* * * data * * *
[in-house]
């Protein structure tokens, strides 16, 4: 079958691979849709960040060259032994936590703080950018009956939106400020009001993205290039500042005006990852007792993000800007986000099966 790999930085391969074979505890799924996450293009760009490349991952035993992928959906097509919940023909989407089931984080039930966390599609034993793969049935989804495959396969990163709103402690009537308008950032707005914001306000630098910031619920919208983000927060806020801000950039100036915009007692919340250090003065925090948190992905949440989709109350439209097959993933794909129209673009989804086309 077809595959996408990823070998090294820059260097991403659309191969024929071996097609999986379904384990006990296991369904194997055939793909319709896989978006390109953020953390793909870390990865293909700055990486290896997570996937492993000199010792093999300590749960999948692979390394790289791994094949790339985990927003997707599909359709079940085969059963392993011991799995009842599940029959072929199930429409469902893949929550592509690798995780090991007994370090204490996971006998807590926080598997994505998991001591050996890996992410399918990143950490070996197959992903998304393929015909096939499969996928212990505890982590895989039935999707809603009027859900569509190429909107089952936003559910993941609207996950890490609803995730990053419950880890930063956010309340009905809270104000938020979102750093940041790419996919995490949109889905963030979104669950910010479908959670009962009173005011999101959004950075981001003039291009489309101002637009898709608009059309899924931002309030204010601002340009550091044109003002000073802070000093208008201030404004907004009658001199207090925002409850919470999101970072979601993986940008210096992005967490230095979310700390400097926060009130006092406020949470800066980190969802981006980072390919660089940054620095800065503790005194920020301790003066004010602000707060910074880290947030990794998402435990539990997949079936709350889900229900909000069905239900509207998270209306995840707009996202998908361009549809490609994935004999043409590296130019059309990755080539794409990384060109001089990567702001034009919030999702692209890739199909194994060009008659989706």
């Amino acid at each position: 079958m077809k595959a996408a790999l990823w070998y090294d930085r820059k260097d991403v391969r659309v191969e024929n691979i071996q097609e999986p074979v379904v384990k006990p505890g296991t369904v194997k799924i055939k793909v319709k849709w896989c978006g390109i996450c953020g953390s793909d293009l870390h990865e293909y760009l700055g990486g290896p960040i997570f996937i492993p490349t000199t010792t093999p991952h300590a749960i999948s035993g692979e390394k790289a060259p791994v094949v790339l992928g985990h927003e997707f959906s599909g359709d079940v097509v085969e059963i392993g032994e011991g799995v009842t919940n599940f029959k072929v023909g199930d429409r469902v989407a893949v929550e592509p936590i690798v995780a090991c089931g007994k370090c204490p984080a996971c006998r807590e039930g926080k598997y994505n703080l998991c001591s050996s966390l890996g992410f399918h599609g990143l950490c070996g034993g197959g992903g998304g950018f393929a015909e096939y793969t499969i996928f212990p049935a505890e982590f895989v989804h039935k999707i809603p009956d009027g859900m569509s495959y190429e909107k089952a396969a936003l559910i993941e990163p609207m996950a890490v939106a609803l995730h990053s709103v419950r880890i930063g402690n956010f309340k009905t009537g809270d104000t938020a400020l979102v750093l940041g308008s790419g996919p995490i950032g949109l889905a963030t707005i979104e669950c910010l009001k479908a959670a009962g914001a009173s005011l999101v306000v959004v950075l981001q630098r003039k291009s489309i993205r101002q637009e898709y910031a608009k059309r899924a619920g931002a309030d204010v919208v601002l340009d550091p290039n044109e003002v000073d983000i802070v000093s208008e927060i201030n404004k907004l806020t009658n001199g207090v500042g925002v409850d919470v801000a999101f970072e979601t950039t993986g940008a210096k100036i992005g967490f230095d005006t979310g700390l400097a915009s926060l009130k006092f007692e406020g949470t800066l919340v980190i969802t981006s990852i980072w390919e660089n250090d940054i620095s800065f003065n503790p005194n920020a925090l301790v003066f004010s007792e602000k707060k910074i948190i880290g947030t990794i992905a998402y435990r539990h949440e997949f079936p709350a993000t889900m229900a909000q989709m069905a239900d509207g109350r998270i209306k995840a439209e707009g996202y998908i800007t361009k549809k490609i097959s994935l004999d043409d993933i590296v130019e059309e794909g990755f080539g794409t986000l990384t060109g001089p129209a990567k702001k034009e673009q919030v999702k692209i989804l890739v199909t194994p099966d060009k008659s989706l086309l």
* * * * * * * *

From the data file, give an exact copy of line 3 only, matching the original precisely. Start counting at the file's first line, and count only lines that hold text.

């Amino acid at each position: 079958m077809k595959a996408a790999l990823w070998y090294d930085r820059k260097d991403v391969r659309v191969e024929n691979i071996q097609e999986p074979v379904v384990k006990p505890g296991t369904v194997k799924i055939k793909v319709k849709w896989c978006g390109i996450c953020g953390s793909d293009l870390h990865e293909y760009l700055g990486g290896p960040i997570f996937i492993p490349t000199t010792t093999p991952h300590a749960i999948s035993g692979e390394k790289a060259p791994v094949v790339l992928g985990h927003e997707f959906s599909g359709d079940v097509v085969e059963i392993g032994e011991g799995v009842t919940n599940f029959k072929v023909g199930d429409r469902v989407a893949v929550e592509p936590i690798v995780a090991c089931g007994k370090c204490p984080a996971c006998r807590e039930g926080k598997y994505n703080l998991c001591s050996s966390l890996g992410f399918h599609g990143l950490c070996g034993g197959g992903g998304g950018f393929a015909e096939y793969t499969i996928f212990p049935a505890e982590f895989v989804h039935k999707i809603p009956d009027g859900m569509s495959y190429e909107k089952a396969a936003l559910i993941e990163p609207m996950a890490v939106a609803l995730h990053s709103v419950r880890i930063g402690n956010f309340k009905t009537g809270d104000t938020a400020l979102v750093l940041g308008s790419g996919p995490i950032g949109l889905a963030t707005i979104e669950c910010l009001k479908a959670a009962g914001a009173s005011l999101v306000v959004v950075l981001q630098r003039k291009s489309i993205r101002q637009e898709y910031a608009k059309r899924a619920g931002a309030d204010v919208v601002l340009d550091p290039n044109e003002v000073d983000i802070v000093s208008e927060i201030n404004k907004l806020t009658n001199g207090v500042g925002v409850d919470v801000a999101f970072e979601t950039t993986g940008a210096k100036i992005g967490f230095d005006t979310g700390l400097a915009s926060l009130k006092f007692e406020g949470t800066l919340v980190i969802t981006s990852i980072w390919e660089n250090d940054i620095s800065f003065n503790p005194n920020a925090l301790v003066f004010s007792e602000k707060k910074i948190i880290g947030t990794i992905a998402y435990r539990h949440e997949f079936p709350a993000t889900m229900a909000q989709m069905a239900d509207g109350r998270i209306k995840a439209e707009g996202y998908i800007t361009k549809k490609i097959s994935l004999d043409d993933i590296v130019e059309e794909g990755f080539g794409t986000l990384t060109g001089p129209a990567k702001k034009e673009q919030v999702k692209i989804l890739v199909t194994p099966d060009k008659s989706l086309l």